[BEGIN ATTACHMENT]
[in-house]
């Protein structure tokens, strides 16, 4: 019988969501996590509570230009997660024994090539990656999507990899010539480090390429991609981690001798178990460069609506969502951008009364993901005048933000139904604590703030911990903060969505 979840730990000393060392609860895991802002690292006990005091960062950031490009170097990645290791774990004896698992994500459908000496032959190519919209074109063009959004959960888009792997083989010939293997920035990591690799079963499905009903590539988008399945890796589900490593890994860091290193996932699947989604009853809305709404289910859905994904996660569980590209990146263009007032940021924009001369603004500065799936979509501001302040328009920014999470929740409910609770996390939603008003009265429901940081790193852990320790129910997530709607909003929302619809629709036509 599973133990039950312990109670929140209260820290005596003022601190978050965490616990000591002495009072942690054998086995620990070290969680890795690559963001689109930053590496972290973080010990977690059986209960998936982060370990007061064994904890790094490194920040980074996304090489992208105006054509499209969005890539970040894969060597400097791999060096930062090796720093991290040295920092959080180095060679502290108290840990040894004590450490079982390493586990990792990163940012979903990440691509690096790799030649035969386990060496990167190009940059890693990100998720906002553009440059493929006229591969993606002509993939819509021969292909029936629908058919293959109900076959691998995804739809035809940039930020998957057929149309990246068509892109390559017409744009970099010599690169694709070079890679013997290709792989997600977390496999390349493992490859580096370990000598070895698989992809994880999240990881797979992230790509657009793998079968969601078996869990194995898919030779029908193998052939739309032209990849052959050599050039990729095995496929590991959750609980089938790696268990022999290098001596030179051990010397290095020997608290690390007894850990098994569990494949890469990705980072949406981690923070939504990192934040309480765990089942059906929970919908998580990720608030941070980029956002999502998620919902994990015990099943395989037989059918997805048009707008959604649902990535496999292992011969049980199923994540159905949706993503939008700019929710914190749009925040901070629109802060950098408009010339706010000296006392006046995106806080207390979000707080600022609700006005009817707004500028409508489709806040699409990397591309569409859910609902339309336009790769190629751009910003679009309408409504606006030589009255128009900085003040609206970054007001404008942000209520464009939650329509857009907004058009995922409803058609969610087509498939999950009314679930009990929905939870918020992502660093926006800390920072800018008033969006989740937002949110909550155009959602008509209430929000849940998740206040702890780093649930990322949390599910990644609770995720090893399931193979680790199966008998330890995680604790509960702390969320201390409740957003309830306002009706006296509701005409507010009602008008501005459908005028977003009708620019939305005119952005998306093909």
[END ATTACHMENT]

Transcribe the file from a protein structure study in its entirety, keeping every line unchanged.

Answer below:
[in-house]
């Protein structure tokens, strides 16, 4: 019988969501996590509570230009997660024994090539990656999507990899010539480090390429991609981690001798178990460069609506969502951008009364993901005048933000139904604590703030911990903060969505 979840730990000393060392609860895991802002690292006990005091960062950031490009170097990645290791774990004896698992994500459908000496032959190519919209074109063009959004959960888009792997083989010939293997920035990591690799079963499905009903590539988008399945890796589900490593890994860091290193996932699947989604009853809305709404289910859905994904996660569980590209990146263009007032940021924009001369603004500065799936979509501001302040328009920014999470929740409910609770996390939603008003009265429901940081790193852990320790129910997530709607909003929302619809629709036509 599973133990039950312990109670929140209260820290005596003022601190978050965490616990000591002495009072942690054998086995620990070290969680890795690559963001689109930053590496972290973080010990977690059986209960998936982060370990007061064994904890790094490194920040980074996304090489992208105006054509499209969005890539970040894969060597400097791999060096930062090796720093991290040295920092959080180095060679502290108290840990040894004590450490079982390493586990990792990163940012979903990440691509690096790799030649035969386990060496990167190009940059890693990100998720906002553009440059493929006229591969993606002509993939819509021969292909029936629908058919293959109900076959691998995804739809035809940039930020998957057929149309990246068509892109390559017409744009970099010599690169694709070079890679013997290709792989997600977390496999390349493992490859580096370990000598070895698989992809994880999240990881797979992230790509657009793998079968969601078996869990194995898919030779029908193998052939739309032209990849052959050599050039990729095995496929590991959750609980089938790696268990022999290098001596030179051990010397290095020997608290690390007894850990098994569990494949890469990705980072949406981690923070939504990192934040309480765990089942059906929970919908998580990720608030941070980029956002999502998620919902994990015990099943395989037989059918997805048009707008959604649902990535496999292992011969049980199923994540159905949706993503939008700019929710914190749009925040901070629109802060950098408009010339706010000296006392006046995106806080207390979000707080600022609700006005009817707004500028409508489709806040699409990397591309569409859910609902339309336009790769190629751009910003679009309408409504606006030589009255128009900085003040609206970054007001404008942000209520464009939650329509857009907004058009995922409803058609969610087509498939999950009314679930009990929905939870918020992502660093926006800390920072800018008033969006989740937002949110909550155009959602008509209430929000849940998740206040702890780093649930990322949390599910990644609770995720090893399931193979680790199966008998330890995680604790509960702390969320201390409740957003309830306002009706006296509701005409507010009602008008501005459908005028977003009708620019939305005119952005998306093909």